Child Support

Parents have a legal duty to support their children whatever the parenting arrangements. The definition of a ‘child’ includes persons under the age of 19, persons actively pursuing post secondary education, and persons who cannot support themselves, usually as a result of disability or illness. In all cases except for persons under 19 that definition is to some extent qualified by the ability of the parents to support a child.

If the child or children live primarily at one parent’s residence then that parent is entitled to support. If the parents have equal time but one party has a lower income, that parent is entitled to support.

It is important to note that child support is the legal right of the child. The amount of child support can either be agreed to by the parties or ordered by the court. British Columbia has child support guidelines which determine the amount of child support owed based on the parents incomes. That amount may be adjusted in situations where it would cause undue hardship or where each party has the child more that 40% of the time.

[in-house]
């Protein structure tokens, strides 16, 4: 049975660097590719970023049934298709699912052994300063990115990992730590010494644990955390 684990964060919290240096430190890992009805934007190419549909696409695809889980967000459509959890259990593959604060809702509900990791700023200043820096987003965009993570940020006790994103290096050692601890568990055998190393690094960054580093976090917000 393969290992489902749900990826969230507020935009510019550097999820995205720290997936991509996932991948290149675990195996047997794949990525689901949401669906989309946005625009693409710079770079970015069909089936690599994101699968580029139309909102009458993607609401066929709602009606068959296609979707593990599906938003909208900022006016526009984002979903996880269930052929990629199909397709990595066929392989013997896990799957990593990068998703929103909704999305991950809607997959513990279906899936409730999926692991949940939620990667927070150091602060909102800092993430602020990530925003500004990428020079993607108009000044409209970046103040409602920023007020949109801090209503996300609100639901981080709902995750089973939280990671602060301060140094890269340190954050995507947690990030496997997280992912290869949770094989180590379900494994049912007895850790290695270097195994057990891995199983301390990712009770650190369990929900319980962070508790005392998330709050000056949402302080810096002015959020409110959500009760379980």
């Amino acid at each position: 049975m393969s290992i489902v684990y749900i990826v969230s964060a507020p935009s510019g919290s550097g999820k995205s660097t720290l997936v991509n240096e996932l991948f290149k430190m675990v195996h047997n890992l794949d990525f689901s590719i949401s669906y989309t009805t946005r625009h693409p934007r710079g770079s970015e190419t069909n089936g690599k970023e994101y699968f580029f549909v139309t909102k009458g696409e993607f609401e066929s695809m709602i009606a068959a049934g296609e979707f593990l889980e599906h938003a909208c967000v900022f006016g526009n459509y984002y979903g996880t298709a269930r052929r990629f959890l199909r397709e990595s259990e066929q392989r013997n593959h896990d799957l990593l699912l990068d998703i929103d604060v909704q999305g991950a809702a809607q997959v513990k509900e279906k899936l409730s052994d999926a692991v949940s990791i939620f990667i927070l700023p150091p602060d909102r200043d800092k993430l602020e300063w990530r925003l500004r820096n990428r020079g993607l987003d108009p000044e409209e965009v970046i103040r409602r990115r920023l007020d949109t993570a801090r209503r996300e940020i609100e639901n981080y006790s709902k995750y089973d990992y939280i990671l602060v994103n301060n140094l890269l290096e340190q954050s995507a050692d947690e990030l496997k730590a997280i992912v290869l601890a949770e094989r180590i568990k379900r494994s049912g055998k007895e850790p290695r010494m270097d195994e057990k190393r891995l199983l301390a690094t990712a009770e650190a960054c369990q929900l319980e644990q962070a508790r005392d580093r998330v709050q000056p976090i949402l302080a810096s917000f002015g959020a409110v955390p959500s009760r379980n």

In these situations a fair balance needs to be struck. Sometimes parties hide income or property in order to pay less. An experienced lawyer is able to critically review balance sheets and statements of income and expenses, and isolate those areas which should be disputed from those where there is no basis for a dispute. David Bellamy has been a lawyer in the area of family law since 1978. He has the knowledge and experience to help.